With the foundation’s support, Pepin expanded his work to include cats. To test the hormone’s impact on this new population, he and his collaborators used gene therapy—a strategy in which a gene encoding the hormone is inserted into cells to produce higher-than-normal levels of the molecule in cats.
The researchers injected a virus carrying the feline version of the hormone’s gene into the muscles of six animals. In addition, the researchers injected three cats with viruses that did not contain the gene to serve as the controls for the experiments. The process is permanent—the gene integrates into the DNA of the cats’ muscle cells and continues to pump out the hormone for years—stalling follicle development to such a degree that the follicles never release an egg for fertilization.
When the researchers investigated the level of various hormones present in the blood and feces after treatment, however, they were surprised to discover that many—notably estrogen—were unchanged compared to controls. This implies that some follicles made it out of the primordial stage and were secreting the hormone. So, rather than stopping these follicles in their tracks, the situation is more nuanced.
“A few follicles still activated, but they didn’t mature like they normally would; they were stunted,” Pepin says. Yet, due to strong feedback mechanisms, this small cadre of follicles was still capable of producing near-normal amounts of estrogen—an important detail given the hormone’s importance for bone and cardiovascular health.
During the cycle, however, the follicles did “peter out,” their development arrested before they could ovulate.
Mating trials, in which the cats were housed with a fertile male cat, confirmed that the hormone treatment suspended fertility. Although two of the six treated female cats mated with the male cat, none became pregnant. In contrast, all three control cats had two to four kittens when they were allowed to mate. That the treated cats that mated did not get pregnant suggests that although estrogen levels appear normal, the hormone had an impact that blocked ovulation and led to infertility.
Pepin acknowledges that their work could sound scary. “We’ve made a virus that causes infertility—many science fiction stories start out like this.” But you can put fears of a global infertility plague aside. Adeno-associated viruses can’t replicate, so there’s no risk of spreading this birth control. They also don’t work across species.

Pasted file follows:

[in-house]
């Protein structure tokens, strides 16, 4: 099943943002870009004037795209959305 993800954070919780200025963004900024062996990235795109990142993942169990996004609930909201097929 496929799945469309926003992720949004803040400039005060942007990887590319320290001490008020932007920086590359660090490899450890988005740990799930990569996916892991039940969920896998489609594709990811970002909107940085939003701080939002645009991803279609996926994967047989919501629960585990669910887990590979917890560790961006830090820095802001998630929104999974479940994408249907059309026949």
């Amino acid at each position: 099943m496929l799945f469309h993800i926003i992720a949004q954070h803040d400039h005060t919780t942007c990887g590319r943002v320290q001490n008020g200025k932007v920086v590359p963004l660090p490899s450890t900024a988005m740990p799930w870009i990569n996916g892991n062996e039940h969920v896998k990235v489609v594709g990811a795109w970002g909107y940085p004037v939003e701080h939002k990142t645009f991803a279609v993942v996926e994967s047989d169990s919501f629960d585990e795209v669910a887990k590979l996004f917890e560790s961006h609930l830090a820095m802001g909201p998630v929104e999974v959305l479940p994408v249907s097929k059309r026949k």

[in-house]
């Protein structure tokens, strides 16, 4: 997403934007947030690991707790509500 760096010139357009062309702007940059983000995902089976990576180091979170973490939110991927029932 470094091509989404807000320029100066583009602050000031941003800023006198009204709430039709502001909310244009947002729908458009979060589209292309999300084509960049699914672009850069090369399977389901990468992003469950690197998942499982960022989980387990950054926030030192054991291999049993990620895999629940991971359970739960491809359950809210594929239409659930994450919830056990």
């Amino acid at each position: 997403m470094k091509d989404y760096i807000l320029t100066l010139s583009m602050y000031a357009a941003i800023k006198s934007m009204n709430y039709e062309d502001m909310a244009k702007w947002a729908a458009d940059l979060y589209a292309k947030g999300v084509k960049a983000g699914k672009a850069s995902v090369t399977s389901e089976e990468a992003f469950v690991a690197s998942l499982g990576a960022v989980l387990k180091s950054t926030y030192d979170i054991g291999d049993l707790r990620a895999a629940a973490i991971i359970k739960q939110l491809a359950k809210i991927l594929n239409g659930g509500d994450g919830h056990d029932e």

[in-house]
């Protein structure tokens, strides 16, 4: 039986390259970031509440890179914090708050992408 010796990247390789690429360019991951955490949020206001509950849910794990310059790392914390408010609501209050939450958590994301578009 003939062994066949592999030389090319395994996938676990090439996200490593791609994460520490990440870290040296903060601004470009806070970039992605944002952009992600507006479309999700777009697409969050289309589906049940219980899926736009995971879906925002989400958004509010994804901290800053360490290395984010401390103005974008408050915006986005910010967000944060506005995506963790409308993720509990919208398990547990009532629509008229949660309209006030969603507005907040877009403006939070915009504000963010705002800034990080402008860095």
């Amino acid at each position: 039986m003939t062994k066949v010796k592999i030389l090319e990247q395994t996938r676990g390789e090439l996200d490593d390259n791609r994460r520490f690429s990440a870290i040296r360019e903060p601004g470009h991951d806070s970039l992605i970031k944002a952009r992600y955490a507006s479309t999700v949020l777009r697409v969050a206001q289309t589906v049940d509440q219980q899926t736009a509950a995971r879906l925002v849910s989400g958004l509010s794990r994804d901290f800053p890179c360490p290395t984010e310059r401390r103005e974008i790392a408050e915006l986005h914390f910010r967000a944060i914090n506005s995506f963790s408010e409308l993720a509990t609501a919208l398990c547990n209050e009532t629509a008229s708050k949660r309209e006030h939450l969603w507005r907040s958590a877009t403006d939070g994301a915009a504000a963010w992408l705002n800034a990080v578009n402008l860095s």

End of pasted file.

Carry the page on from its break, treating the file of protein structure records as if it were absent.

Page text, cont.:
Future goals include reducing the cost of gene therapy, finding efficient ways to administer it, and devising a version of the treatment for dogs. Pepin also co-founded a company to explore AMH’s use in people, including injecting just the hormone directly which, unlike gene therapy, would be completely reversible.
For cat-owner Grant Sizemore, a conservation biologist with the American Bird Conservatory in Washington, D.C., the threat that cats pose to wildlife is clear and present. “Cats could very well be the nail in the coffin for many species—they’re just such effective and pervasive predators and their numbers are so vast in the environment,” he says. They’re also a source of diseases like the parasite-caused toxoplasmosis, which can decimate endangered species like the Hawaiian monk seal and the Hawaiian crow.
But Sizemore is not a fan of programs that sterilize cats and then return them to the environment. “These programs purposely maintain cats on the landscape and a sterilized cat will still hunt and kill wildlife. It will still contribute to disease concerns,” Sizemore says. He also questions the efficacy of these strategies, citing research that demonstrated that they failed to curb cat population growth in two counties in Florida and California.
A 2019 analysis of various strategies, however—including removing cats, sterilizing them, and taking no action—indicate that high-intensity sterilization, in which at least 75 percent of the population is treated, could be an effective way to cut cat numbers by 50 percent over a ten-year period.
According to Swanson, who has worked on this project for the past seven years, the comparative ease of a gene therapy solution will boost that effectiveness. “This really could be game changing, if we can get it to work as well as we hope.”